the reality of working from home with a baby or toddlerI know quite a few of you will probably be rolling your eyes at this post: I actually hesitated to post it, for that very reason. I mean, when I was pregnant with Max, people kept telling Terry and I how lucky we were to both work from home, and how much easier it would make it to look after the baby, and, of course, there’s a lot of truth in that. We ARE lucky to be able to both be at home with our baby, 24/7, and we don’t for a second take that for granted, trust me. At the same time, though, it has to be said that there’s a huge difference between simply BEING at home and WORKING from home, and trying to reconcile the two has been the biggest challenge of the last year, by far.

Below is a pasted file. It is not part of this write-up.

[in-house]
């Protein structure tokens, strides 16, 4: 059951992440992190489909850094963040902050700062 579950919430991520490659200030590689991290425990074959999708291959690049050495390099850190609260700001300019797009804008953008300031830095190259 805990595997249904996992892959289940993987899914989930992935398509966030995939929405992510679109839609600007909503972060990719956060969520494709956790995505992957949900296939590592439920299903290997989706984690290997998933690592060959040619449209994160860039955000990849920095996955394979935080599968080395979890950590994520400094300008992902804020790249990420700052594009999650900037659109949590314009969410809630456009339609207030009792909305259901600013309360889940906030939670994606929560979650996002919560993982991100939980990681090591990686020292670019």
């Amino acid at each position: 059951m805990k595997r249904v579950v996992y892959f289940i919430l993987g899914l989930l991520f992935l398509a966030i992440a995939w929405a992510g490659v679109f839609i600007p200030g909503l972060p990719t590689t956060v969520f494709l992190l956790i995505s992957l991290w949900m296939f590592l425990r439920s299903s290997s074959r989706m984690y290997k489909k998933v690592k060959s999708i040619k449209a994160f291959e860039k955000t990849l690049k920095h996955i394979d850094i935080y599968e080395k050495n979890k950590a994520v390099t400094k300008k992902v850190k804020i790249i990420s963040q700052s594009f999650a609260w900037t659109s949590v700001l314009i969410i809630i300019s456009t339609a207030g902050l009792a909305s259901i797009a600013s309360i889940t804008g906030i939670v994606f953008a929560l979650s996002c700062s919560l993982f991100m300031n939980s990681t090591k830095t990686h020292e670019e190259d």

In Terry’s case, it’s been particularly difficult, because his work (Web design) is client-based, which means he has deadlines and meetings and phone-calls to deal with all day long: so, the fact that he’s at home doesn’t necessarily mean that he’s free to look after the baby at any given time.

“It’s hard. In fact, some days it’s absolutely impossible.”